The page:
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Big Ben 'Helmet Safety Night'


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I found this article somewhat humorous. Perhaps a minor league Pittsburgh team should have a "Cincinnati Bengals - Ex-Convict reform" promotion ? :D




Cincy's Big Ben helmet night for safety's sake, team insists

Friday, December 15, 2006


By Chico Harlan, Pittsburgh Post-Gazette




Tonight, a minor league hockey team in Cincinnati is, with the utmost respect, dedicating its latest home game promotion to a certain 6-foot-5, once-foolhardy, once-unhelmeted rival city quarterback whose misfortune -- again, with the utmost respect -- now figures to attract quite the walk-up crowd.


"For litigation's sake," Cincinnati Cyclones PR man John Hamel said, "please note this [promotion] has been referred to as Big Ben Helmet Safety Night. OK? I don't want us to get into any trouble."


No, the trouble was all Big Ben's. In June, Ben Roethlisberger wrecked his supercharged motorcycle and nearly lost his life. Now, he's fully healed -- a quarterbacking miracle, provided he's not facing the Raiders. And the Cyclones, members of the East Coast Hockey League, have adopted Mr. Roethlisberger's cautionary tale -- with, of course, the noblest of intentions.


"We're not taking a shot at him," Cyclones marketing director Sean Lynn said. "It may seem like it ... but ultimately our goal is to raise awareness for motorcycle safety. People get past the initial shock of this, and they see the lining to it."


On the Cyclones' official team Web site, an orange-and-yellow graphic announces the promotion. A little clip-art motorcycle image hovers up top. A generic black bike helmet -- "7" written on the side -- sits beside the message, "click for tickets." Based on league statistics, Cincinnati ranks last in the league in attendance, drawing 1,744 per game.


The Ohio Department of Public Safety will provide pamphlets on motorcycle safety to all in attendance, and every fan will receive a $50 gift certificate for the Cincinnati Plastic Surgery Group -- insurance, so to speak, should fans ignore the pamphlets' warnings. The first 1,500 children at the U.S. Bank Arena will receive foam Cyclone goalie helmets, not intended for actual safety, and two lucky kids will win the drawing for mini rocket-like motorbikes. They stand about 2 1/2 feet tall, Mr. Hamel said, and will come with the requisite safety equipment.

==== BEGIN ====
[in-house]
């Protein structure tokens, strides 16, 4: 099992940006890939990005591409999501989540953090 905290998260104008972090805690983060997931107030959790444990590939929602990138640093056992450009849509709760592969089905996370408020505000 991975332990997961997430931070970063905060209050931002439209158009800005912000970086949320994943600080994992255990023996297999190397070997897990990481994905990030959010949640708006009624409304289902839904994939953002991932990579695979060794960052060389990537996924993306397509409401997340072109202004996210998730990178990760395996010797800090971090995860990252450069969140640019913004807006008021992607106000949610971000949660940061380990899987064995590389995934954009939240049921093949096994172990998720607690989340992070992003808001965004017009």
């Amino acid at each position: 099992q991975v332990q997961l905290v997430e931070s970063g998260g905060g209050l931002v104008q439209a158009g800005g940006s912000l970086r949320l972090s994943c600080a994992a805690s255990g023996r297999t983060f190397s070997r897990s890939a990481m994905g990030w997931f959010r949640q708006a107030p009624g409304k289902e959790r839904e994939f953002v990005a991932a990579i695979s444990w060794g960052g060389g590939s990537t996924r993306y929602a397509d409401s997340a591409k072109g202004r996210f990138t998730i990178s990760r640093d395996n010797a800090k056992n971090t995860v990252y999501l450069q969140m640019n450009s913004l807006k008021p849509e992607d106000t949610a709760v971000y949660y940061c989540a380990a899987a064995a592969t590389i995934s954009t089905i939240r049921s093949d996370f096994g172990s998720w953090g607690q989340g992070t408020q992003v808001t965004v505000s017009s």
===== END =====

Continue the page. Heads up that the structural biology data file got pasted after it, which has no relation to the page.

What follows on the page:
"So yes," Mr. Hamel said, "in reality, there will be two legitimate helmets given away."


The team informed neither Mr. Roethlisberger nor his agent, Ryan Tollner, of the promotion. The quarterback uses his popular nickname in connection with his Web site, his personal foundation and his barbecue sauce.


"So my reaction, I'd like to have a discussion with their PR department," Mr. Tollner said. "If it's for the sake of promotion, some entity stands to profit from Ben's likeness, and that's not legal. I have no problem with the promotion of motorcycle safety, but not at the humorous expense of what Ben went through."


Mr. Lynn hatched the idea sometime in September, after a promotional planning session with his marketing department -- "a whopping two people," he said, counting himself.


Nobody at Cyclones headquarters rode motorcycles, but they valued the chance to promote safety.


After all, the team, for one promotion, had dropped papier mache turkeys from the rafters. On Thursdays, it hosts intermission contests in which fans run the length of the ice, intermittently chugging beers. (Participating fans sign consent forms promising that they won't drive home. Safety first.)


Many fans in the Cincinnati area still recall rooting for Mr. Roethlisberger. The quarterback grew up in Findlay, Ohio, about 2 1/2 hours north. He played college football at Miami of Ohio, in Oxford, some 45 minutes northwest. Still, much of the goodwill disappeared when Mr. Roethlisberger emerged as the Steelers' franchise quarterback. In January, playing in Cincinnati, he and his teammates defeated the Bengals in a first-round playoff game.


The rivalry between southwest Ohio and southwest Pennsylvania burned strong. Even the hockey teams adopt the cause of their football counterparts.


"And you know what, that's the beauty of it," Mr. Hamel said. "We go to Johnstown, [home of the ECHL's Chiefs], and there's this place, Scott's By Dam, a block from the arena. It's a tradition for the fans in Johnstown to go to Scott's By Dam after the morning skate. So we go in there. And the fans and the ownership group heckle you: 'Oh, you're from Cincinnati. How many times have you been arrested this week?'


"So our old standby is, well, when the game is over, at least we get to leave."


The Cyclones happen to play Johnstown on Big Ben Helmet Safety Night. From there, the team's promotional schedule shifts toward the more conventional.


They have a teddy bear toss and a night for NASCAR. Also, to ensure that at least something of import happens for Cincinnatians that day, the Cyclones host the ECHL's only game on Feb. 4, Super Bowl Sunday.

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